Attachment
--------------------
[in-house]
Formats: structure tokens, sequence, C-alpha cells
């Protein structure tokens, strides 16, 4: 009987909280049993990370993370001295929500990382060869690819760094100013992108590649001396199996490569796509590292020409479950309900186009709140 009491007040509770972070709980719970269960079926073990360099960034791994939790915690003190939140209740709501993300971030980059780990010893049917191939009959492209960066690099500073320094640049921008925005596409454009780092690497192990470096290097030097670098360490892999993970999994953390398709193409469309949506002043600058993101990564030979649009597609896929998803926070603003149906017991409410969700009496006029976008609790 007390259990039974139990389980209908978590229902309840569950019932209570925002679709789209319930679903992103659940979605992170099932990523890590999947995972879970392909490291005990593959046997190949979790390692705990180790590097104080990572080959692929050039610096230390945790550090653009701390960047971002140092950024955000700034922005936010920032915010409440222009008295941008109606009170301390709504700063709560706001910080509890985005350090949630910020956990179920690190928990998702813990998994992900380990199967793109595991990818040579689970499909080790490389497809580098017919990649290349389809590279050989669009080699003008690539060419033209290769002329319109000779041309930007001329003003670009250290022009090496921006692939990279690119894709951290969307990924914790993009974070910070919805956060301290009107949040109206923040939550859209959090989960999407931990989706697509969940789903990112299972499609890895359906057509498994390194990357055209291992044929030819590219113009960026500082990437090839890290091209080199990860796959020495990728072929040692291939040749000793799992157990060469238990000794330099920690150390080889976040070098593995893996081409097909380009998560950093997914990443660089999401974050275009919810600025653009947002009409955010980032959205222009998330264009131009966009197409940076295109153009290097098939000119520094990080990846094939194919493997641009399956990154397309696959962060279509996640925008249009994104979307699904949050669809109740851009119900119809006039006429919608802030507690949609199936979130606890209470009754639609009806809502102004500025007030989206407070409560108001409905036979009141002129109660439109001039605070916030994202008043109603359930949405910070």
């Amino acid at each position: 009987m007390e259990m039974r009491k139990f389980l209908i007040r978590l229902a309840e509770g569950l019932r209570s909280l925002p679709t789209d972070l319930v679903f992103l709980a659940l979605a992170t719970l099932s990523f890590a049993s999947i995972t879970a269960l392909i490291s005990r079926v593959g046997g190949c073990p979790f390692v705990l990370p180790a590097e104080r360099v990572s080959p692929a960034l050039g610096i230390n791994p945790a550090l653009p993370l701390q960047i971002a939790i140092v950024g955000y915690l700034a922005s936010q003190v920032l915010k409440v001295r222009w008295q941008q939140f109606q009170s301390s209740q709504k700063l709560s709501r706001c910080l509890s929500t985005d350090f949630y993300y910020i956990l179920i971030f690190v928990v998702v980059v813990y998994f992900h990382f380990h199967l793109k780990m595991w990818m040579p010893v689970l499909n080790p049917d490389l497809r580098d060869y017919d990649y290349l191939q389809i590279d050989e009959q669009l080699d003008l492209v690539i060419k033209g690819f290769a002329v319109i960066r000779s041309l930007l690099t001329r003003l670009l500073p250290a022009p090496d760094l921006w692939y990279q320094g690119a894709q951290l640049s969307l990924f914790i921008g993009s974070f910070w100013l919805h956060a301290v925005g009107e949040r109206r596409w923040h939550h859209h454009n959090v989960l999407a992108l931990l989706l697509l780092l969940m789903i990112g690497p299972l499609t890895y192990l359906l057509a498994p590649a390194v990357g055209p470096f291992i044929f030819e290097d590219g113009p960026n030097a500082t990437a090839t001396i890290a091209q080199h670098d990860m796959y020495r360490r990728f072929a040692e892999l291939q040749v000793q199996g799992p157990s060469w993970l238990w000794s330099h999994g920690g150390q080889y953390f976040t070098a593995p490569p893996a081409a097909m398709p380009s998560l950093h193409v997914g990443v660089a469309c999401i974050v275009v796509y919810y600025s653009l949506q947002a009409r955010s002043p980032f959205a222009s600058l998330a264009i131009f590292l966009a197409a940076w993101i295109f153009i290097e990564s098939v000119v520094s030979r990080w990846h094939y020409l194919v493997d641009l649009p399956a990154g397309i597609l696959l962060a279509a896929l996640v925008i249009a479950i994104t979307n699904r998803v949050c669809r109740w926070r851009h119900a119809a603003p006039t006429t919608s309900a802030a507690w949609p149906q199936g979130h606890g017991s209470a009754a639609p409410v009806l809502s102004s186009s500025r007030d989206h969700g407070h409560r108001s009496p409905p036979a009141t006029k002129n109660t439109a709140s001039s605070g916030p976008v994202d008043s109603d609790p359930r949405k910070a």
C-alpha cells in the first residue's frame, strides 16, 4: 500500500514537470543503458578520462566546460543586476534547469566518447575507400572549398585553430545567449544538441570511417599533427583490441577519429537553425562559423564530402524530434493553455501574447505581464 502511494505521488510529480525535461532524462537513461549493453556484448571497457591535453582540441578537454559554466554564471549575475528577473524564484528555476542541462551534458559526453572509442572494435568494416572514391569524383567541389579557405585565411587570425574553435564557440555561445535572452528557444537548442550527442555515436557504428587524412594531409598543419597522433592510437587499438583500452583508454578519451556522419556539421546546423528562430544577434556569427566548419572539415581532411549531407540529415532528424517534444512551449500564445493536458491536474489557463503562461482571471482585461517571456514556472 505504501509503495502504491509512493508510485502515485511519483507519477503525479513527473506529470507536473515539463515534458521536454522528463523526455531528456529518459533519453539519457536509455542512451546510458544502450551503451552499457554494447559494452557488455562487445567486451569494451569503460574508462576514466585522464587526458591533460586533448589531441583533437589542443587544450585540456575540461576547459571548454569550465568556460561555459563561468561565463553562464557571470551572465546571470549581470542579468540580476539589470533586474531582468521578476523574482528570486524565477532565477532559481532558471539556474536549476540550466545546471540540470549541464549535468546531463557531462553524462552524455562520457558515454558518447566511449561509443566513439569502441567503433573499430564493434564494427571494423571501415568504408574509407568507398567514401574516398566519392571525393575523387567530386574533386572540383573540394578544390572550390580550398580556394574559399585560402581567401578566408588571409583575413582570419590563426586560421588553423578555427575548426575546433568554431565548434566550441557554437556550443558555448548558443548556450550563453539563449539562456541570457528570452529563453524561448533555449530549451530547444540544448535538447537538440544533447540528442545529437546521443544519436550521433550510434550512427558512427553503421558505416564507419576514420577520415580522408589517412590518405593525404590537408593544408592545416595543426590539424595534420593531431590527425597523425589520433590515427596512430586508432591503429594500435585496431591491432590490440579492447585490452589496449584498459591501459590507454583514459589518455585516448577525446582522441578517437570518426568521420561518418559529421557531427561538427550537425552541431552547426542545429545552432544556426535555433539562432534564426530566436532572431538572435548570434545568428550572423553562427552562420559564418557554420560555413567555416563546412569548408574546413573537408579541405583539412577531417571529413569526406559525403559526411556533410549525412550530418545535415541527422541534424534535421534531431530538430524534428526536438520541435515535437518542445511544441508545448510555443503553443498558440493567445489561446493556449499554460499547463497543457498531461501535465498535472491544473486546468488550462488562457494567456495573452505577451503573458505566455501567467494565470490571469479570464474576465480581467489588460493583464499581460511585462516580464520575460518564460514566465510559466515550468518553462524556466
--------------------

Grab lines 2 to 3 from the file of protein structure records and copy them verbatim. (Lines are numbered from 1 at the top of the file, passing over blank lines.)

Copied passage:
Formats: structure tokens, sequence, C-alpha cells
């Protein structure tokens, strides 16, 4: 009987909280049993990370993370001295929500990382060869690819760094100013992108590649001396199996490569796509590292020409479950309900186009709140 009491007040509770972070709980719970269960079926073990360099960034791994939790915690003190939140209740709501993300971030980059780990010893049917191939009959492209960066690099500073320094640049921008925005596409454009780092690497192990470096290097030097670098360490892999993970999994953390398709193409469309949506002043600058993101990564030979649009597609896929998803926070603003149906017991409410969700009496006029976008609790 007390259990039974139990389980209908978590229902309840569950019932209570925002679709789209319930679903992103659940979605992170099932990523890590999947995972879970392909490291005990593959046997190949979790390692705990180790590097104080990572080959692929050039610096230390945790550090653009701390960047971002140092950024955000700034922005936010920032915010409440222009008295941008109606009170301390709504700063709560706001910080509890985005350090949630910020956990179920690190928990998702813990998994992900380990199967793109595991990818040579689970499909080790490389497809580098017919990649290349389809590279050989669009080699003008690539060419033209290769002329319109000779041309930007001329003003670009250290022009090496921006692939990279690119894709951290969307990924914790993009974070910070919805956060301290009107949040109206923040939550859209959090989960999407931990989706697509969940789903990112299972499609890895359906057509498994390194990357055209291992044929030819590219113009960026500082990437090839890290091209080199990860796959020495990728072929040692291939040749000793799992157990060469238990000794330099920690150390080889976040070098593995893996081409097909380009998560950093997914990443660089999401974050275009919810600025653009947002009409955010980032959205222009998330264009131009966009197409940076295109153009290097098939000119520094990080990846094939194919493997641009399956990154397309696959962060279509996640925008249009994104979307699904949050669809109740851009119900119809006039006429919608802030507690949609199936979130606890209470009754639609009806809502102004500025007030989206407070409560108001409905036979009141002129109660439109001039605070916030994202008043109603359930949405910070």